My Copy provided by the publisher


My Review

With hints of horror and undertones of the supernatural, Cricket Hunters leads readers down a dark and scary path of violence, lost innocence and misguided valor.  

The story is split into two parts; focusing on a close-knit group of teens (collectively known as the 'Cricket Hunters') in the late 1990's and later as adults in the early 2010's. In both timelines, the characters face some strange and disturbing happenings, with the later period exhibiting more subdue horror than the earlier, though the conclusion to that portion of the plot is no less impactful.  

There's a semi-Stranger Things vibe from the 1990'a portion of the book despite it reading more as a coming of age story; the threat of horror (or something horrible) was omnipresent and exciting while the 2010's portion read more like a mystery with ghostly overtones thrown in for good measure.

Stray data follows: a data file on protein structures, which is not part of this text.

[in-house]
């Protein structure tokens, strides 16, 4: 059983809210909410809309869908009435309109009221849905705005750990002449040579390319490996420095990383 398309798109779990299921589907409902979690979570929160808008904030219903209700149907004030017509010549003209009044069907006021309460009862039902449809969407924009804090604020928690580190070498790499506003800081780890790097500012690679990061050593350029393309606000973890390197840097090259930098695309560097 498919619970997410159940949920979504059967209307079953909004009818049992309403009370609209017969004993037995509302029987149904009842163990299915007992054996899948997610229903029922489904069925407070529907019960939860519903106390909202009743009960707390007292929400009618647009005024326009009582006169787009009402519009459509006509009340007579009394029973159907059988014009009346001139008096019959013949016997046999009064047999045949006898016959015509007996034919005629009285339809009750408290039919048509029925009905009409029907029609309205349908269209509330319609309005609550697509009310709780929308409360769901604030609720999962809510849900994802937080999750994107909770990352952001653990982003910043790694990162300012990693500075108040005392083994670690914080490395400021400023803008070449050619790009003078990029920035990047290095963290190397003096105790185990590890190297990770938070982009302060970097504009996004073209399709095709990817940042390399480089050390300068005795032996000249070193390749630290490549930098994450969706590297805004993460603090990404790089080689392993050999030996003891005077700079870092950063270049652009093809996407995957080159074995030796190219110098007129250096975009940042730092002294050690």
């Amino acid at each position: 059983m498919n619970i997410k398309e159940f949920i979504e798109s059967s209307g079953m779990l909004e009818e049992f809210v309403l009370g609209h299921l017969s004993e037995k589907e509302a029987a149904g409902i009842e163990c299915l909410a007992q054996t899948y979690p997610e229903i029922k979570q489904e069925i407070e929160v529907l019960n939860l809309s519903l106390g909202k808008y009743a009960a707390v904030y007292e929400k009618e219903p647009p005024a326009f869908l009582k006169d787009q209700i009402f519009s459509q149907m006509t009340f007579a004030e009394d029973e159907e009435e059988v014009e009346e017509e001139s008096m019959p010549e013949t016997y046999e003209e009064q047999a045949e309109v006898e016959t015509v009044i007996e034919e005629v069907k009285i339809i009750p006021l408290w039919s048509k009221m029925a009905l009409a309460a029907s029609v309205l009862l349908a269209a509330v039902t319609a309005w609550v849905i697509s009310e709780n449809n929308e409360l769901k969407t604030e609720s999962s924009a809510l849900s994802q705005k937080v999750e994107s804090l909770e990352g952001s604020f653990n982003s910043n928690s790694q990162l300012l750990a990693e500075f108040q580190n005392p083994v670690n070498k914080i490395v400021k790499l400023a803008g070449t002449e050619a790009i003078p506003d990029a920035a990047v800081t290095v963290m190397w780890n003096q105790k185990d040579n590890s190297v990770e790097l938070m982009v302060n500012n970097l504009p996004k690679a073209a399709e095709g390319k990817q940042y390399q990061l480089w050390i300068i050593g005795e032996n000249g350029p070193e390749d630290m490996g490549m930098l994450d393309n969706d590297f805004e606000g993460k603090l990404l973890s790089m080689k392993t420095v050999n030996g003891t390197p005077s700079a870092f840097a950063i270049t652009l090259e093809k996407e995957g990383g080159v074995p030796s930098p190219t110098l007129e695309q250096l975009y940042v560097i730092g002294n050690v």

The characters and clever conclusion are real highlights of book providing a real punch to the overall plot. As a guy who reads a lot, I didn't see the ending coming until it slapped me in the face. 

My rating: 5/5 stars. 

Cricket Hunters is due to be published 1 September 2019 by Silver Shamrock Publishing. Head over to their website to find out more about this book and other upcoming titles. 

Thursday, August 29, 2019

Paperbacks From Hell!!!


Paperbacks from Hell has a lot to answer for. Not only is the book excellent but it also kicked off my latest book buying obsession - paperback horror, specifically those gruesome and downright horrible (but oh so delicious) mass market editions of the 1970's and 1980's.